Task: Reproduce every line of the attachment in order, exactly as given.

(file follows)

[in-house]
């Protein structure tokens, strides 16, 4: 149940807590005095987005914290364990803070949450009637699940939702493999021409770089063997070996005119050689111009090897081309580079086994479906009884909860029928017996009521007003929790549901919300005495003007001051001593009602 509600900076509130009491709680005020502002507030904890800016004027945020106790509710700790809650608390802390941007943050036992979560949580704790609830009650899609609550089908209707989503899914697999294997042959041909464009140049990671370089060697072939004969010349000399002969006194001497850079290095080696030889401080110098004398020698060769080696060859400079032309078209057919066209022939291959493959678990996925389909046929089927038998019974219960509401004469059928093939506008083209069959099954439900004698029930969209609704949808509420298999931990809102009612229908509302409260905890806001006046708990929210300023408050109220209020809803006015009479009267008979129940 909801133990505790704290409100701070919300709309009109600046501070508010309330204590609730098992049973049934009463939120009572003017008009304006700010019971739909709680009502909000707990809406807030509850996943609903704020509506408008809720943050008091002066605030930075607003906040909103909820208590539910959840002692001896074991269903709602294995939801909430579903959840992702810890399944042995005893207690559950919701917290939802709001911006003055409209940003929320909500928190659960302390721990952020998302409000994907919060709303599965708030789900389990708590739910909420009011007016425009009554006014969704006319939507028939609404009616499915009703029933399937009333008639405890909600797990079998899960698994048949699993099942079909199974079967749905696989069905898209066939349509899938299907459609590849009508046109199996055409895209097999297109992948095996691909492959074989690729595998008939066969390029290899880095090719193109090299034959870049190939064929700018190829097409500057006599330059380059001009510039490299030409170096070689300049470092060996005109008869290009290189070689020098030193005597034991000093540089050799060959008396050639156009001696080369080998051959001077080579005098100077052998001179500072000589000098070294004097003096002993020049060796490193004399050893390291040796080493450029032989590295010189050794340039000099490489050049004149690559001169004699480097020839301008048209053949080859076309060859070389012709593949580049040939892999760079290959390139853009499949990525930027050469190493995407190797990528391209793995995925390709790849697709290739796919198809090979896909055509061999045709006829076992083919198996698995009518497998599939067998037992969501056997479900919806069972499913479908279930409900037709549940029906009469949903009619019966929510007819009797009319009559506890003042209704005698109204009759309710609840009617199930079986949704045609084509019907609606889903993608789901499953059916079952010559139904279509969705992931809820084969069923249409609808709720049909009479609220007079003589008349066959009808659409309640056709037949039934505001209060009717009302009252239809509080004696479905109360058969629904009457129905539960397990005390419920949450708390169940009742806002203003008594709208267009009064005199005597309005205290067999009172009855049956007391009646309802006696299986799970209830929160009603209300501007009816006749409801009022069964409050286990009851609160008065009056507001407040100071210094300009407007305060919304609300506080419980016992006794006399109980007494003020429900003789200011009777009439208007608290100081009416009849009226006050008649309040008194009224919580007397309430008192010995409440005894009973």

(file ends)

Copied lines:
[in-house]
């Protein structure tokens, strides 16, 4: 149940807590005095987005914290364990803070949450009637699940939702493999021409770089063997070996005119050689111009090897081309580079086994479906009884909860029928017996009521007003929790549901919300005495003007001051001593009602 509600900076509130009491709680005020502002507030904890800016004027945020106790509710700790809650608390802390941007943050036992979560949580704790609830009650899609609550089908209707989503899914697999294997042959041909464009140049990671370089060697072939004969010349000399002969006194001497850079290095080696030889401080110098004398020698060769080696060859400079032309078209057919066209022939291959493959678990996925389909046929089927038998019974219960509401004469059928093939506008083209069959099954439900004698029930969209609704949808509420298999931990809102009612229908509302409260905890806001006046708990929210300023408050109220209020809803006015009479009267008979129940 909801133990505790704290409100701070919300709309009109600046501070508010309330204590609730098992049973049934009463939120009572003017008009304006700010019971739909709680009502909000707990809406807030509850996943609903704020509506408008809720943050008091002066605030930075607003906040909103909820208590539910959840002692001896074991269903709602294995939801909430579903959840992702810890399944042995005893207690559950919701917290939802709001911006003055409209940003929320909500928190659960302390721990952020998302409000994907919060709303599965708030789900389990708590739910909420009011007016425009009554006014969704006319939507028939609404009616499915009703029933399937009333008639405890909600797990079998899960698994048949699993099942079909199974079967749905696989069905898209066939349509899938299907459609590849009508046109199996055409895209097999297109992948095996691909492959074989690729595998008939066969390029290899880095090719193109090299034959870049190939064929700018190829097409500057006599330059380059001009510039490299030409170096070689300049470092060996005109008869290009290189070689020098030193005597034991000093540089050799060959008396050639156009001696080369080998051959001077080579005098100077052998001179500072000589000098070294004097003096002993020049060796490193004399050893390291040796080493450029032989590295010189050794340039000099490489050049004149690559001169004699480097020839301008048209053949080859076309060859070389012709593949580049040939892999760079290959390139853009499949990525930027050469190493995407190797990528391209793995995925390709790849697709290739796919198809090979896909055509061999045709006829076992083919198996698995009518497998599939067998037992969501056997479900919806069972499913479908279930409900037709549940029906009469949903009619019966929510007819009797009319009559506890003042209704005698109204009759309710609840009617199930079986949704045609084509019907609606889903993608789901499953059916079952010559139904279509969705992931809820084969069923249409609808709720049909009479609220007079003589008349066959009808659409309640056709037949039934505001209060009717009302009252239809509080004696479905109360058969629904009457129905539960397990005390419920949450708390169940009742806002203003008594709208267009009064005199005597309005205290067999009172009855049956007391009646309802006696299986799970209830929160009603209300501007009816006749409801009022069964409050286990009851609160008065009056507001407040100071210094300009407007305060919304609300506080419980016992006794006399109980007494003020429900003789200011009777009439208007608290100081009416009849009226006050008649309040008194009224919580007397309430008192010995409440005894009973």